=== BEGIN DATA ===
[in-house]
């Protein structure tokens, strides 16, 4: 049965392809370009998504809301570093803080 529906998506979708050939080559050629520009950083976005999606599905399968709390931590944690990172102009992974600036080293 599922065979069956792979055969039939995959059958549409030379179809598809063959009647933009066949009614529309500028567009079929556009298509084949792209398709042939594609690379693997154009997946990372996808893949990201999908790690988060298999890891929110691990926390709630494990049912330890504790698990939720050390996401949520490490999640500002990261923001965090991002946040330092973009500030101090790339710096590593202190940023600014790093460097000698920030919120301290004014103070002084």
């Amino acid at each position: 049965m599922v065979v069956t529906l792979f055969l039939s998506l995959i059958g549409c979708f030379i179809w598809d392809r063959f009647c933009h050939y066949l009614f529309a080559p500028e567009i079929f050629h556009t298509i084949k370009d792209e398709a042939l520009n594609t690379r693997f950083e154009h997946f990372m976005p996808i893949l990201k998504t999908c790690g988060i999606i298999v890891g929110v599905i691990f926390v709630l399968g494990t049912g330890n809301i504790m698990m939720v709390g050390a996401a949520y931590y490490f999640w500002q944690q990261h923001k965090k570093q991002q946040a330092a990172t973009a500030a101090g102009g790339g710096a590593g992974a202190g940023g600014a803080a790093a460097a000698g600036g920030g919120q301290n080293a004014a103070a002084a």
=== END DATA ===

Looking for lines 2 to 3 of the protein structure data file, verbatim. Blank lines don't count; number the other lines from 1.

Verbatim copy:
């Protein structure tokens, strides 16, 4: 049965392809370009998504809301570093803080 529906998506979708050939080559050629520009950083976005999606599905399968709390931590944690990172102009992974600036080293 599922065979069956792979055969039939995959059958549409030379179809598809063959009647933009066949009614529309500028567009079929556009298509084949792209398709042939594609690379693997154009997946990372996808893949990201999908790690988060298999890891929110691990926390709630494990049912330890504790698990939720050390996401949520490490999640500002990261923001965090991002946040330092973009500030101090790339710096590593202190940023600014790093460097000698920030919120301290004014103070002084």
């Amino acid at each position: 049965m599922v065979v069956t529906l792979f055969l039939s998506l995959i059958g549409c979708f030379i179809w598809d392809r063959f009647c933009h050939y066949l009614f529309a080559p500028e567009i079929f050629h556009t298509i084949k370009d792209e398709a042939l520009n594609t690379r693997f950083e154009h997946f990372m976005p996808i893949l990201k998504t999908c790690g988060i999606i298999v890891g929110v599905i691990f926390v709630l399968g494990t049912g330890n809301i504790m698990m939720v709390g050390a996401a949520y931590y490490f999640w500002q944690q990261h923001k965090k570093q991002q946040a330092a990172t973009a500030a101090g102009g790339g710096a590593g992974a202190g940023g600014a803080a790093a460097a000698g600036g920030g919120q301290n080293a004014a103070a002084a």